The youth, in the words of Mike-Mike’s cousin, Eric Davis, shouted and said, “Enough!” They stood firm and took to the streets, returning even after being tear gassed, wrongly arrested, and shot with rubber bullets.  They policed their own when opportunists tried to engage in more property damage and white young anarchists wanted to hide among the crowd.  They stood strong against the tone-deaf elders who wanted to sit down peacefully while they were saying they have been killed for the past thirty years.  The stood against the militarized, wanna-be GIJoe scared white cops who would kill a child in cold blood and then go into hiding.  They have screamed out and demand that we pay attention.

The marketing of fear has been going on since this country was a country, and sadly, as we saw with Mike Brown, it still sells.  Let’s hope that this time, there will be more thoughtful dialogue, the images emblazoned in our eye through social media, that this time we collectively will not deny the truth and realize that they want the right to life, liberty and the pursuit happiness that is in the document we hold so dear.

We wonder if their blood crying out will be heard.

Friday, August 15, 2014

What Happened and What It Means

Like many in my metropolitian area, we were winding down the last muggy days of summer before the area kids started school in waves.  For many, it was their last weekend of summer before they would put on clothes, backpacks, and stand at bus stops.  For me, it was the last of a string of memorial services for family members who had lived a long fruitful life.  It was just another Saturday.

I had been with family and wanting to be present, had my phone and social media turned off.  It wasn't until the repast after the repast ended that I turned on my phone and was flooded with information about a police involved shooting in Ferguson MO.

From the time I read that at 9pm on Saturday night, the very day that my surrogate daughter celebrated her quarter century mark of life, I couldn't stop thinking about Mike Brown and the senseless murder of this 18 year old black man.

I couldn't sleep and on Sunday, while celebrating the college going-away of another 18 year old, my mind kept going to Mike Brown.  She also lived up in the North County suburbs.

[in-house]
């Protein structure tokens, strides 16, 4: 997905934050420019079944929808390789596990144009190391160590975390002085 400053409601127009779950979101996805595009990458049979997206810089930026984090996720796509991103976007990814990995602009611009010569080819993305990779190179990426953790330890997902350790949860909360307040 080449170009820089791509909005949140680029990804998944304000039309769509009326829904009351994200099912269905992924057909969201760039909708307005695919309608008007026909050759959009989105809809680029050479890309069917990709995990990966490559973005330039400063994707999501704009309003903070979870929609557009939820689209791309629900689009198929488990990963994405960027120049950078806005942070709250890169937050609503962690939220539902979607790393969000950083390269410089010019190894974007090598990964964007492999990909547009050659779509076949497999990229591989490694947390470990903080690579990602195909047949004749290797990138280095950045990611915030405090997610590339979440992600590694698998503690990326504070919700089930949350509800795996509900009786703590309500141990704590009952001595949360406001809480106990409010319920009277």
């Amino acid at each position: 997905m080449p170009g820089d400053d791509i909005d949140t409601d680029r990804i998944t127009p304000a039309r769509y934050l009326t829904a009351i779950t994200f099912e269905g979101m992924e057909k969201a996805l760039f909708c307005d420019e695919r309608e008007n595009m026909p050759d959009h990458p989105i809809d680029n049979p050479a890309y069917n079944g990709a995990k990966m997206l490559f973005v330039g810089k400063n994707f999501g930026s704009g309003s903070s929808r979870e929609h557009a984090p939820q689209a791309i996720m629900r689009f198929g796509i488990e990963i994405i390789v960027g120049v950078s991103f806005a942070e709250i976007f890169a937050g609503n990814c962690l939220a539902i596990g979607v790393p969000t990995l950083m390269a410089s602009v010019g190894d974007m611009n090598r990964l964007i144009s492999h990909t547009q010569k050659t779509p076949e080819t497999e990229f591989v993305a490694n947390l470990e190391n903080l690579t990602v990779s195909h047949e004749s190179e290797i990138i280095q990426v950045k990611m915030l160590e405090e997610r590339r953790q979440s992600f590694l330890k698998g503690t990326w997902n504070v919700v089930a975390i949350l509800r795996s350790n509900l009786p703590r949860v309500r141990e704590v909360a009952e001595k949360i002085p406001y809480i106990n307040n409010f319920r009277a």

After her celebration, we decided to go to Ferguson for the prayer vigil that was set to be the Canfield Apartments.

Not sure if it was being directionally challenged, confused between W. Florissant Road and New Florissant Road or divine intervention, my children and I ended up in downtown Ferguson for a peaceful prayer protest that was happening across from the fire station.

Streets were blocked off around the vigil I attended and cars had to circle the block for a place to park and participate.

I prayed in the street with others and with the babies. My college bound son took pictures.

We came home after we saw more than one police car zooming up the street and hearing about unrest on West Florissant.  My ten year old was afraid.

Driving back down 270 to Kirkwood, my son and I began counting the St. Louis County police cars we saw zooming north.  It confirmed the earlier reports of over 100 police cars and jurisdictions from as far away as Chesterfield descending upon this mostly black suburb.  The people were caged in and sieged because they demanded answers for this unarmed teen being killed and left in the street for hours, bullets riddled his body and police were putting up a blue wall.

As the week ensued, there were more and more reports of overaggressive,all white police in more military gear than our troops had when they served in Iraq.  The tear gassing and rubber bullets, the unlawful arrests of alderman and gassing of state senators, the arrest of journalists just telling the story, it was exposed for all the world to see the continued devaluation of the black male personhood.

Even the "riots" that flooded the news reels from Sunday and Monday were also questionable as it has been confirmed than an anarchist group from Chicago was among the crowd throwing Molotov coctails at the police and were working through the crowd riling it up, being seen throwing things at the police - the white faces of violence were not reported.

There were calls for the President and Attorney General of the United States, for the Governor who had been quiet and absent for the first couple days.  There were demands for federal intervention as this wound of segregation and overpolicing came to a head.  The prophetic among us even considered that the few (I counted two besides the Quik Trip) businesses that were damaged were a necessary statement in order to bring to Ferguson the attention of the world.  Nothing scares white people more than a crowd of black people.

Prayer vigils ensued, demands for action on those prayers resulted in people bringing food and partnering with the many social service groups that were meeting the needs of the kids.  Not a "they are so poor they need our food" type response but "they experienced a tragedy and when someone dies in a family, people bring over food because that is all we know how to do" gesture.  I was touched to see it as well as the free health care and the medical truck that was there providing mental health services to those traumatized by seeing a teen gunned down and his body left in the street.  Canfield Drive is not that wide, there were children living there, children traumatized.